The evolution of the modern CISO

Ask anyone who has been around the cybersecurity world long enough and they’ll tell you just how much evolution the industry has undergone in the past few decades—particularly from the perspective and position of the Chief Information Security officer (CISO).

modern CISO

The modern CISO

The role of CISO first emerged as organizations embraced digital revolutions and began relying on new data streams to help inform business decisions. As technology continued to advance and became more complex, so too did threat actors who saw new opportunities to disrupt businesses, by stealing or holding that data hostage for ransom.

As the years have gone by and cyberattacks have become more sophisticated, the role of the CISO has had to advance. The CISO has evolved from being the steward of data to also being a guardian for availability with the emergence of more destructive and disruptive attacks. The CISO also must be highly adaptable and serve as the connective tissue between security, privacy and ultimately, consumer trust.

The changing threat landscape

Some of the latest and most consequential cyberattacks, such as the SolarWinds hack and those against the European medical agencies, Facebook and most recently the Colonial Pipeline have presented a critical question to many leaders that is yet to be answered – “What does it take to be a CISO in today’s threat-riddled economic landscape?”

Answering this question is a lot more complex than it was even just a year ago. While it’s true that cybercriminals were modernizing their strategies before 2020, the pandemic opened numerous new pathways to spread malware. As work-from-home mandates forced millions around the globe to remain remote, nearly overnight, IT departments were stretched thin trying to ensure connectivity to networks. In parallel, this proved to be a gleaming opportunity for cybercriminals to pounce on nearly every industry, flooding them with cyberattacks.

Given the fluid complexities brought on by COVID-19—including remote work and rapidly-accelerated digital transformation plans—the attack surface for cybercriminals nearly doubled as employees began conducting work from home on potentially unsecured home Wi-Fi networks and personal devices. In fact, nearly 50% of people working from home have fallen for phishing scams since the pandemic began.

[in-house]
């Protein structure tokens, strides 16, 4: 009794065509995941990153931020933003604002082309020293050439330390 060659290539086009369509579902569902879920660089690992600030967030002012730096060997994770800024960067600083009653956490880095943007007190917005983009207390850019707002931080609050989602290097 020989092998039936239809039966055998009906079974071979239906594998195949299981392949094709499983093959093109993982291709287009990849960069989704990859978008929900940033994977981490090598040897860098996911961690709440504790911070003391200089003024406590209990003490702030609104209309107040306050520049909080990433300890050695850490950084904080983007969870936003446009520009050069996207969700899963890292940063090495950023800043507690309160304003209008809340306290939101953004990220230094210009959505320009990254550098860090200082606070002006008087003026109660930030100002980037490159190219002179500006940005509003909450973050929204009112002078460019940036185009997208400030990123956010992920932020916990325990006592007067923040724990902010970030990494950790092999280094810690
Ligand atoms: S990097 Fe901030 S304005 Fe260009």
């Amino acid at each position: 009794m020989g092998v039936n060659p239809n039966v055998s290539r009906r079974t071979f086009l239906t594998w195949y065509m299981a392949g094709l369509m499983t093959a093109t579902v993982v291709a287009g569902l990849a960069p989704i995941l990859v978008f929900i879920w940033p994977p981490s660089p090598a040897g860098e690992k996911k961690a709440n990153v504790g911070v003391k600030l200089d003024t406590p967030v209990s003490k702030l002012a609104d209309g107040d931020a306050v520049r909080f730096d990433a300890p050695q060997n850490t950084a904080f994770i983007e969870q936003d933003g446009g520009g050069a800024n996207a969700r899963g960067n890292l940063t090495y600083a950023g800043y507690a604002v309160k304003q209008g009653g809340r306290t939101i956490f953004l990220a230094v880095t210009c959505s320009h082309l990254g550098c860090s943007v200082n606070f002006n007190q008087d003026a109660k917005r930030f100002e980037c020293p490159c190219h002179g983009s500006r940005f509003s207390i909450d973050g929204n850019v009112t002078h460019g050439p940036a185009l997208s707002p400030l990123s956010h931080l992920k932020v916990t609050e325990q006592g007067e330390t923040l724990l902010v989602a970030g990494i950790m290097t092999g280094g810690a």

As threat levels continue to rise, we’ve seen a plethora of new attack styles unfold. From double extortion in ransomware and complex supply chain attacks, to a greater willingness among threat actors to collaborate and conduct more damaging and aggressive attacks.

For CISOs, this vast attack surface means their jurisdiction is no longer confined to company offices, and they now must think about cybersecurity in much broader strokes. The focus of the CISO in 2021 and beyond must consider securing cloud, IoT, WFH, BYOD, and so much more as technology continues to shift and grow.

Adaptability is key

With remote work primed to remain a mainstay in societal patterns, and growing interest in a “work from anywhere” mentality continues, the onus to be adaptable has never been higher for CISOs.

For CISOs, there’s a fine balance between continuing to make progress on strategic initiatives that will reduce risk and improve security maturity, while also being adaptable enough to stop and pivot as needed.

Further, as businesses adapt to meet the growing needs of the customer, the business needs to do so with CISOs in mind in order to stop and ask the right questions to enable secure-from-the-start—such as, “Will this new technology we’re onboarding potentially open up new security gaps?” or “Does branching into new sectors open our business up to new areas of attack?” and “Could we expose our customer base to threats by switching CRM platforms?”

To be able to answer these questions, CISOs need to be able to adapt across three major areas that are constantly shifting and inherently intertwined: the needs of the business and customer, the current threat landscape, and risk calculation and prioritization. For example, many CISOs are certainly taking heed from the SolarWinds attacks to ensure proper risk prioritization around product security.

Where we go from here

For today’s CISOs, the key is to continue leading with the same level of diligence as they are right now, never letting their foot off the gas—because those looming in the shadows of the dark web certainly aren’t slowing down. There is no going “back to normal” for cybercriminals who have gotten a taste of how much damage and chaos they’re able to create.

As CISOs look ahead, they must begin planning their identity-defined security strategy now – as the traditional perimeter security approach is no longer sufficient to defend against the threat landscape. As a result, emerging best practices have developed, such as zero trust and other strategies recently released by NSA.

Businesses must consider their approach to cybersecurity and take actionable steps toward implementing a “cyber resilience” framework. From there, executive leadership, business continuity, crisis management, disaster recovery, cybersecurity, legal and communications, should be prepared from a worst-case scenarios perspective, ensuringproactive preparedness around the coordination and communications required for a business to successfully respond to a cyber attack. CISOs also need to embrace information sharing and collaboration in order to take their organizations from being one step behind cybercriminals to being two steps ahead at all times.

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